Sunday, February 19, 2012
In addition, demographic-specific employment trends will continue to have disproportionate consequences and create distinct opportunity micro-climates by restaurant industry segment and geographic zone.
Although the housing market remains in a trough, consumer spending is rising modestly. Household debt ratios have declined, which bodes well for the discretionary income growth needed to increase guest traffic and perk up guest check averages. Food and accommodations spending is outpacing other personal consumption expenditures. Moreover, restaurant companies will increasingly leverage the technological and marketing power inherent in the smartphone. Location-based services such as Foursquare are a relatively new aspect of social media, but we expect quick uptake to continue among consumers and foodservice operators.
By segment, full-service restaurants posted the highest growth rate, at 8.1%. Fine dining had a moderate rebound in 2011, though the hill back to 2007 spending levels remains very steep. Growth in the restaurant breakfast (5%) and snack (8%) customers has outpaced population growth since 2008, and the overall percentage of consumers using restaurants for these occasions has increased—although the reverse trend holds among Generation X. All natural and organic are not only the most prevalent health-related claims on restaurant menus, but their menu presence grew during 2007-2011. In 2011 menus, 15.7% of restaurants featured a natural claim and 13.5% featured an organic claim. Not surprisingly, the tendency to market these claims on menus rises with restaurant price points.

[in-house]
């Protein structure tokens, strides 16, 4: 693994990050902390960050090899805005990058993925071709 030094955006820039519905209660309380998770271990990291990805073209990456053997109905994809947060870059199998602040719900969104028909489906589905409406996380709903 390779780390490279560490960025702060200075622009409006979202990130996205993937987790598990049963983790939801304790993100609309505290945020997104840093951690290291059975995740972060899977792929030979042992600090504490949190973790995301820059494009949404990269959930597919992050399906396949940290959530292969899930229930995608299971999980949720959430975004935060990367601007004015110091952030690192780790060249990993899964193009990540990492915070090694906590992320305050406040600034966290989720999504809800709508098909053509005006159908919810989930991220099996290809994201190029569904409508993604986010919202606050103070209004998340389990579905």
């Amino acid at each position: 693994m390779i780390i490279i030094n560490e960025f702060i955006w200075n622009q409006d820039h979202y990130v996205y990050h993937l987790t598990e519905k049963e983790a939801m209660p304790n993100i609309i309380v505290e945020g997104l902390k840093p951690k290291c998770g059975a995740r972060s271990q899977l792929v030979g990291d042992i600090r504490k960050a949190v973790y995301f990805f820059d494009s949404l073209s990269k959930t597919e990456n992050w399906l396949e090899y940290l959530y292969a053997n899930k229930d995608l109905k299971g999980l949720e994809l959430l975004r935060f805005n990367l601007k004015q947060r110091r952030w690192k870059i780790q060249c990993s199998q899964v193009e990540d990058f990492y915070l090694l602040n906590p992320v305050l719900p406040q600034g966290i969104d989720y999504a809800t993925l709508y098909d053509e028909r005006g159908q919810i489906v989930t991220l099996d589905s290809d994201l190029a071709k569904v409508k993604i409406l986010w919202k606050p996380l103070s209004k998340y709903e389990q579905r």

Consumers age 65 or over are spending significantly more (13%) on limited-service restaurants than they did in 2007. Millennial generation consumers, at the other end of the age spectrum, are spending significantly more on limited-service restaurants as well as full-service restaurants.
By household income level, those with an income of $100K or more generate over one-third of spending on meals at restaurants, even though they comprise only 17% of all households. The number of higher-income households and of lower-income households has grown since 2007, while the number of middle-income households declined. Because restaurant spending correlates to household income, the crimping of the middle class is obviously and inevitably a major hurdle for the industry, as for the national economy overall.
Packaged Facts estimates that the number of restaurant visits grew by 3% during 2008 to 2011, based entirely on population growth, not usage increase. Even then, restaurant operators across restaurant segments contend with the increased numbers of lower-spending guests and decreased numbers of higher-income guests, which has translated to higher volume but lower guest check averages.
And food commodity price increases could set the restaurant industry back, threatening the modest sales recovery seen in 2010 and 2011. Such price increases have the potential to erode the pricing gains restaurants have made relative to grocery prices, creating increased incentive for consumers to eat at home, and throw into disarray the delicate balancing act so many restaurant operators now walk in planning their menu strategies, which rely more now than ever on hitting the appropriate pricing and food margin mix. Facing reduced consumer discretionary income and higher rates of unemployment, some of the industry’s major chains are pursuing sales growth by creating sister brands or new brands that are cut from fast casual cloth. Enticements include expansion opportunities, reduced capital investment, and new customer bases.
Most importantly, further employment gains are needed to spur overall restaurant industry growth. Consumers age 18-24, those without high school diplomas, and African-American consumers in particular remain saddled with unemployment rates much higher than the average.